Escarabajo said:
There you have it fellows. From Mejias mouth even after retirement. His career cut short:

http://www.cyclingnews.com/features/alvaro-mejia-i-would-have-liked-to-have-raced-in-a-clean-era/

I remember my brother telling me after the RCN classic. He just beat all the greats in the TT. This rider if our next "Herrera" if not better. I never understood what happened to him. Completely gone after a short stint.

Ryo has said it in this forum that he was even better than Herrera. But, you know for the Colombians in those days was kind of tough.

Lance once said about Mejia that he lacked determination. Now we know what he meant by that.
Awful article.

Someone should tell Rendell and Mejia that the Volta a Catalunya was in September before 1995.

Or perhaps something was lost in translation and Rendell doesn't know the difference between the Volta and Setmana Catalana.

Also someone should tell Rendell the difference between finishing 10th and 21st in a TT

http://hemeroteca.mundodeportivo.com/preview/1993/07/13/pagina-12/1478781/pdf.html
 
Oct 16, 2010
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Escarabajo said:
...
I am not sure if I am following you.

I meant, don't you think these guys are at least open to criticism or whatever from other cyclists or coaches if they knew something about them. At least some noise.
My point would be: all pro-cyclists -- except those who got caught and a handful of exceptions like Paul Kimmage or Charlie Mottet -- will claim they are/were clean. Froome, Wiggins, Contador, Paula Radcliffe, Rafael Nadal, Zlatan Ibrahimovic. You name them. Should we praise them for claiming they're clean, just because it means they're now "open to criticism"?

escarabajo:
The problem here is that Mejia was not that big to be that important. There are probably other cyclists in his position where they faded away quickly for no big reason at all.

For some reason I like the turn of events in this case. It kind of falls into place.
That's certainly fair enough.

escarabajo:
this is no proof of not doping anyway. So I give you that. Don't really want to defend with blood something that I don't know. Fair enough.
Fair enough indeed.


Fact is, every new PED that comes on the scene will have its victims.
Typically, a new PED will have victims of three kinds:
1. those who use, but respond badly to it (or simply don't respond to it);
2. those who don't use, because they don't have access to it;
3. those who don't use, because they are morally opposed to PEDs.
(feel free to add a category to that list if I'm missing something)

Now, my point would be that things get awfully muddy and messy when we start to place riders in category 3, like CN has been doing over the past few days.

Take Erik Breukink.
I really do believe EPO ruined his pro-cycling career. But while he himself is on the record claiming it's because he morally objected against it (cat 3 above), personally I'm more inclined to place him in cat 1. (And never mind that he went on to make good money first as overpaid packfodder then as a DS, all right in the middle of the EPO era.)

It gets really messy/muddy/silly when we start pretending certain riders were victims, when the evidence suggests they were beneficiaries. Hampsten/Lemond/Hesjedal/Vaughters, to name just a few who, incidentally, owe their not so small fortunes to the sport. Victims? Gimme a break.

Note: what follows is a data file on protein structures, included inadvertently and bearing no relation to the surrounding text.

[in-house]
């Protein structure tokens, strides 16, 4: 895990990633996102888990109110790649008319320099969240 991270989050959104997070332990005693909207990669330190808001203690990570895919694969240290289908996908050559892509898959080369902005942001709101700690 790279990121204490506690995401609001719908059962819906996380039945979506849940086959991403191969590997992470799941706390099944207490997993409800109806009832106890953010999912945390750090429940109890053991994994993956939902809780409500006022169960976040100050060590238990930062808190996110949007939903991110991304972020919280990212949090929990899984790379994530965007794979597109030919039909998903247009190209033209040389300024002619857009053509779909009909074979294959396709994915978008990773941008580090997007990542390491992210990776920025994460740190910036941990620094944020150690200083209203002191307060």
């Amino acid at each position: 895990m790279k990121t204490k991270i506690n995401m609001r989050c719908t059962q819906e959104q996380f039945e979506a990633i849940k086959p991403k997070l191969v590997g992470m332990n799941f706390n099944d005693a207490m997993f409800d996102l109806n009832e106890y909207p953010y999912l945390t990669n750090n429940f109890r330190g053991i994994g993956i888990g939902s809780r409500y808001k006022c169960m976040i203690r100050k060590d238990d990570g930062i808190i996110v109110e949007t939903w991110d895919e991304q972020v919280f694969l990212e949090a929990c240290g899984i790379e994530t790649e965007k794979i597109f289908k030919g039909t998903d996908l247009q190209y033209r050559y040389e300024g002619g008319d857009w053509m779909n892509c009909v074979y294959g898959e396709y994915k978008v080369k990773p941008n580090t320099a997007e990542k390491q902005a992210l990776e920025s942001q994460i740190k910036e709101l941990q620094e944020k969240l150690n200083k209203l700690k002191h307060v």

Mejia* looks like he may have been a victim of EPO, and may have been a cat 3. But he also may have been a cat 1 or 2. Raul Alcala, same story. Cat 1 or 3, imo. (Cat 2 can be excluded as he rode for PDM).
Colin Sturgess is someone I'd like to see as a victim, too. Bassons. Maybe Delion, but i don't know them well enough.

The real verifiable victims, however, are to be found faaar far lower down the ranks: youth/junior athletes who refuse to dope and therefore miss out on selection for national teams and sponsor contracts and basically have to leave the sport because they can't compete with the dopers. This kind of victims, I know plenty of them, some of them first hand, and some (e.g. Starstruck) have posted their stories in the Clinic.
But since these victims never become famous, we tend to not talk about them.

*I bolded Mejia, so as to keep this post on topic :cool:
Sorry for going off on a tangent. It's also a reply to Red's post.

red_flanders said:
...
If you're trying to make the case that EPO didn't massively change the game, and that it didn't end the careers of many riders, you're doing so with wholly subjective evaluations, unsupported speculation, and directly against the statements of many riders, as well as simple logic.
Agreed. It would be silly to make such a case.
 
Colombians partying like it's 2008:

UCI said:
The Union Cycliste Internationale (UCI) announces that 8 riders were notified of an Adverse Analytical Finding (AAF) in samples during the Vuelta a Colombia 2017.

The riders Luis Alberto Largo Quintero, Jonathan Felipe Paredes Hernandez, Edward Fabian Diaz Cardenas, Fabio Nelson Montenegro Forero, Luis Camargo Flechas, Fabian Robinson Lopez Rivera and Oscar Soliz Vilca were notified of an AAF of CERA* in blood samples collected on 1 and 2 August 2017.

The rider Juan Carlos Cadena Sastoque was notified of an AAF of 19-noretiocholanolone and 19-norandrosterone** in a urine sample provided on 11 August 2017.

These intelligence-led doping controls were planned and carried out by the Cycling Anti-Doping Foundation (CADF), the independent body mandated by the UCI, in charge of defining and implementing the anti-doping strategy in cycling.

The riders have the opportunity to request and attend the analysis of the B sample.

In accordance with UCI Anti-Doping Rules, the riders have been provisionally suspended until the adjudication of the matter.

At this stage of the procedure, the UCI will not comment any further on any of these cases.

(*) CERA is classified as “Peptide Hormones, Growth Factors, Related Substances and Mimetics” as per the World Anti-Doping Prohibited List 2017.

(**) 19-noretiocholanolone and 19-norandrosterone are classified as “Anabolic Androgenic Steroids” as per the World Anti-Doping Prohibited List 2017.
 
May 3, 2010
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Bronstein said:
Colombians partying like it's 2008:

UCI said:
The Union Cycliste Internationale (UCI) announces that 8 riders were notified of an Adverse Analytical Finding (AAF) in samples during the Vuelta a Colombia 2017.